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Lymphadenitis 1

temperature, day, fever, sequel and normal

LYMPHADENITIS _1. sequel which does not affect the prognosis unfavorably is simple post-scarlat Ina! lymphadenit is.

Anna II., aged seven years. Moderately severe attack. Tempera ture normal on twelfth day. Lymph-nodes of jaw enlarged to size of almond.

Twenty-first day: Temperature normal in the morning; 39.2° C. (102.5° F.) in the after noon. Pain in both angles of jaw.

Twenty-second day: Lymph - nodes, size of almond; tender to pressure. Pain dis appears in course of day. General condition good.

Twenty-third day: Temperature normal. Lymph-nodes size of bean; not tender to pressure.

With slight eleva tion of temperature there appears a pain ful swelling at angle of jaw. As a rule, only one node is involved; it is non-elastic and hard. Subjectively, the prominent symptom is palpation tenderness. The temperature usually rises in the afternoon, seldom exceeding 39° to 40° C. (102°-104° F.). The following morning it falls to 35° C. (100° F.) or below. Further development is subject to individual variations. The general condition of the patient, as a rule, is in marked contrast to the fever. In only a few cases is the condition initiated by vomiting, which may recur. The facial aspect of the child is characterized by marked paleness and puffiness. There is loss of appetite; no restless ness at night. The suspicion of a possible nephritis is aroused, but the urine remains free from albumin.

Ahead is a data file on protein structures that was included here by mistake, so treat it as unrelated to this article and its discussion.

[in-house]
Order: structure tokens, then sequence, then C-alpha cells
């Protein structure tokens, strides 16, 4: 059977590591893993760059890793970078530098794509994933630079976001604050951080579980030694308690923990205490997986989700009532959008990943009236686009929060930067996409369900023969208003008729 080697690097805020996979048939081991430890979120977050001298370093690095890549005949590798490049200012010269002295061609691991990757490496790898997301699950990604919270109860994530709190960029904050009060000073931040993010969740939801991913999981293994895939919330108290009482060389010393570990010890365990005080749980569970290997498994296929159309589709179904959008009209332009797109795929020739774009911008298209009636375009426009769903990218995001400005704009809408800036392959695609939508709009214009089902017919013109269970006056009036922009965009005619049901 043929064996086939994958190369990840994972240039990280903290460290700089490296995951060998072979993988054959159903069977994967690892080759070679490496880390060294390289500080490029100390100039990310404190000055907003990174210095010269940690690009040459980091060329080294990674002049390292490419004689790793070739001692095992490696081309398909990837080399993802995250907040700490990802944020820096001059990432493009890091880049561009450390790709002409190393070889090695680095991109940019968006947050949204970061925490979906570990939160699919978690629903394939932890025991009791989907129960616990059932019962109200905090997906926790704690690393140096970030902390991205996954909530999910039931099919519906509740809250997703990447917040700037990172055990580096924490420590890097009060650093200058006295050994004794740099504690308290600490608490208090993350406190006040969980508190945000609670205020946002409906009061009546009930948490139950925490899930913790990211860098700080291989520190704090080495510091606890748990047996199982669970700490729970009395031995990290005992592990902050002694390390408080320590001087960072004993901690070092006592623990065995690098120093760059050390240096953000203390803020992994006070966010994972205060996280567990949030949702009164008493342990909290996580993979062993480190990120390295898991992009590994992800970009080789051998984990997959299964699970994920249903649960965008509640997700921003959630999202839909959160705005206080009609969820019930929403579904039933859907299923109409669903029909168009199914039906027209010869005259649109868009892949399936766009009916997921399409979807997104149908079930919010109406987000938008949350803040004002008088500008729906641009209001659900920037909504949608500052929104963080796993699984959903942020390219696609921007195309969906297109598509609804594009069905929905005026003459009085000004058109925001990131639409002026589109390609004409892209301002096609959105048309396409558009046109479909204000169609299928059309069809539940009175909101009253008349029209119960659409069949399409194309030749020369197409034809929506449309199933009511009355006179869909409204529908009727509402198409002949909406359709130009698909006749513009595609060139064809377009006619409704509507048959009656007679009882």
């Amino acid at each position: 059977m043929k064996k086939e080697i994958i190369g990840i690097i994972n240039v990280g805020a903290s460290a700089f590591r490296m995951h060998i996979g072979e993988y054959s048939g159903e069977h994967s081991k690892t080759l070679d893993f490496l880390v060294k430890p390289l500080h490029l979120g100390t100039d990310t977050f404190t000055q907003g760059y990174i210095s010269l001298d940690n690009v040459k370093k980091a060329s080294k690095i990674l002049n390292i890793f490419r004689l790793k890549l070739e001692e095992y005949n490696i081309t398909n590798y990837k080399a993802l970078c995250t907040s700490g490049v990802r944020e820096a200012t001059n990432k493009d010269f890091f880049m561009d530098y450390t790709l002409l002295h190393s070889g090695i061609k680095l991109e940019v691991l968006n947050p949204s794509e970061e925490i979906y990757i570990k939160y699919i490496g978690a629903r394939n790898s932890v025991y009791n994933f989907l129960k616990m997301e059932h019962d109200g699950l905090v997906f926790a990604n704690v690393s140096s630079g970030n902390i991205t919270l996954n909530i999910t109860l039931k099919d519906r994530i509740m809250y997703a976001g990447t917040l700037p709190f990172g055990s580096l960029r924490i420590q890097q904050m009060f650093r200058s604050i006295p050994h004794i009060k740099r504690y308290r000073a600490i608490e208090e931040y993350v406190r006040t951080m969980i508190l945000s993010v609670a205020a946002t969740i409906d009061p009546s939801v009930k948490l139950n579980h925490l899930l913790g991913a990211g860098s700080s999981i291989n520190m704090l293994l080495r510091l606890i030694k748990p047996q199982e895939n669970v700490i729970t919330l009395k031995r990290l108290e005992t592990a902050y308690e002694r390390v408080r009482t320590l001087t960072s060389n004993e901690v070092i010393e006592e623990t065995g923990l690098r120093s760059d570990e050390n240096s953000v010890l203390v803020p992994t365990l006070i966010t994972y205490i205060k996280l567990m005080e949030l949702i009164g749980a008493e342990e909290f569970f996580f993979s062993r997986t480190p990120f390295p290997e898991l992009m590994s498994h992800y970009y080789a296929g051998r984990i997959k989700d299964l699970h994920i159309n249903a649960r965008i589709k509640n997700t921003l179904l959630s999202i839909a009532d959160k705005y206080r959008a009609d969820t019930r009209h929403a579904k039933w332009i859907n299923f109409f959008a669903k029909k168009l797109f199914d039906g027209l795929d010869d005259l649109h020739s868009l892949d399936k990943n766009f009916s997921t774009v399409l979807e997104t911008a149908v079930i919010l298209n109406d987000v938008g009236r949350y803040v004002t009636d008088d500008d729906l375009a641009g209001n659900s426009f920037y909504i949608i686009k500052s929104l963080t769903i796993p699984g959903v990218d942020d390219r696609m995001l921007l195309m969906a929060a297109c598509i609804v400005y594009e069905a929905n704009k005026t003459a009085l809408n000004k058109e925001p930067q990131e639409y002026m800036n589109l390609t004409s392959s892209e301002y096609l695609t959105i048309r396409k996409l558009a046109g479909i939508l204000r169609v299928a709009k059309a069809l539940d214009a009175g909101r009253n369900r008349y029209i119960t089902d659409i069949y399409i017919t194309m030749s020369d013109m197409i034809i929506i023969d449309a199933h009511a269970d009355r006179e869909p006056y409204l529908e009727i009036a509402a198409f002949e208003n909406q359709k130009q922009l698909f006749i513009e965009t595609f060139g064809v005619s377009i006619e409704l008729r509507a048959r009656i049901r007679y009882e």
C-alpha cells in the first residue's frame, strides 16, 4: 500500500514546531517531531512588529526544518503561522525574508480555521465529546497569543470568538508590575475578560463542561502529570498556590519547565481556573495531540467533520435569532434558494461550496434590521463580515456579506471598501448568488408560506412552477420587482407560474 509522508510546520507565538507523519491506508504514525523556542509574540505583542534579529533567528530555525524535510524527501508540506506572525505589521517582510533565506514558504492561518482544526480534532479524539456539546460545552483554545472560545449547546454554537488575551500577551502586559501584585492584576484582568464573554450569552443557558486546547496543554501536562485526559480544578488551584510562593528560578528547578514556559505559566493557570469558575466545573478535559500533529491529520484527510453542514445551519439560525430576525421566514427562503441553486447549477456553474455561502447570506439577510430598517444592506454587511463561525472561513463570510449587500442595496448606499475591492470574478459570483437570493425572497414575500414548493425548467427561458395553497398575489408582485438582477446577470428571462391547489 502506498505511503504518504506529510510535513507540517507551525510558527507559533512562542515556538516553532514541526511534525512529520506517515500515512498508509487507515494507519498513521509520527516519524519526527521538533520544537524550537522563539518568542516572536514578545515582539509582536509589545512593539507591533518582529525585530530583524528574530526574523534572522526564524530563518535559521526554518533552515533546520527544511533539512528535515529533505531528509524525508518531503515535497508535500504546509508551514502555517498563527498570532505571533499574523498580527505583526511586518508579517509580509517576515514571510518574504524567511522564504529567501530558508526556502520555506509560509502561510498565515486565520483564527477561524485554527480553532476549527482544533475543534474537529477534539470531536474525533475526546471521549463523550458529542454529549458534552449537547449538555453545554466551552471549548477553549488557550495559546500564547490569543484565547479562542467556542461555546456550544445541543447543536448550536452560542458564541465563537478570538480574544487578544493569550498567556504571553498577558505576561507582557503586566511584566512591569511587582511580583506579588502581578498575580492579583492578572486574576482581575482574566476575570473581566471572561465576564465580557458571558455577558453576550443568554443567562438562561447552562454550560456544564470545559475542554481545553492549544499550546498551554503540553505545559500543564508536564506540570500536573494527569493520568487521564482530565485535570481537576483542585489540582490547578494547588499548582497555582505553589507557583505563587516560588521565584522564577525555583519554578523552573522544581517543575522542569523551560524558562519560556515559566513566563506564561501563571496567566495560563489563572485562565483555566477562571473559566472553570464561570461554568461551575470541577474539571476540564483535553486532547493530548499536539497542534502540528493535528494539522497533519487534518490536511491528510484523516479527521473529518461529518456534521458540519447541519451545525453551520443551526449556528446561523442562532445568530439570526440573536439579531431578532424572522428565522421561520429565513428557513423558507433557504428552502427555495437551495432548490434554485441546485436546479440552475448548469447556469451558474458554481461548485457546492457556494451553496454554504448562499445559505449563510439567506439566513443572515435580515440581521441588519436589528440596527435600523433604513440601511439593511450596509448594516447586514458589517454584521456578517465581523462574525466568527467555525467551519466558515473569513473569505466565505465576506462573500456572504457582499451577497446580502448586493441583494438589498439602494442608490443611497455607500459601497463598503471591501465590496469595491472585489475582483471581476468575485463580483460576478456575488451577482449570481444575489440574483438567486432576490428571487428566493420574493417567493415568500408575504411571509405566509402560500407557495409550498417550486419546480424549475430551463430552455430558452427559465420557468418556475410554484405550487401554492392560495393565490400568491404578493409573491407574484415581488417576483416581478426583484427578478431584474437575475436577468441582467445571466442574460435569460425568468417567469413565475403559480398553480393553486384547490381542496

The condition terminates, on the average, from the fourth to the eighth (lay (Fig. 56). The tenderness disappears first. This is an inch cation that the crisis has passed. There is recession in the size and con sistency of the swelling; the afternoon remissions in the temperature curve are less marked. The temperature falls by lysis and soon reaches normal. It is rare, indeed, that there is a recurrence, either early or late.

The swelling is seldom of severe grade, and the extensive infiltra tions seen in the primary disease never occur. Suppuration is the acme of the pathologic process. It occurred twice in seventy-one cases. It is advisable not to incise until fluctuation occurs.

This type of post-scarlatinal lymphadenitis was present in about ten per cent. of our cases. It occurs about as often as a sequel of scarlet fever as does nephritis. The two affections occur either simultaneously or the lymphadenitis precedes the nephritis. When the latter occurs, the otherwise absolutely favorable prognosis of lymphadenitis is made uncertain. It is a danger signal, indicating that the ordinarily smooth convalescence from the primary disease is disturbed, and that the course of the sequel is not such an one as would occur under usual circumstances.

The fact that a lymphadenitis has occurred as a sequel or otherwise is of diagnostic value in that it renders it possible to establish the fact that the patient did have scarlet fever. Whenever a child has a unilateral cervical lymphadenitis, without any pharyngeal disturbance, the possi bility of scarlet fever should suggest itself. Evidences of desquauiation should be sought for and the urine should be examined for albumin.

Leopold W., aged five and a half years. Has a severe lymph:nlenitis in the left subma,xillary region (6 by 9 cm.). Redness of skin over swelling. Examination discloses very fine desquamation on trunk. Careful inquiry elicits information that three weeks before child had fever and eruption.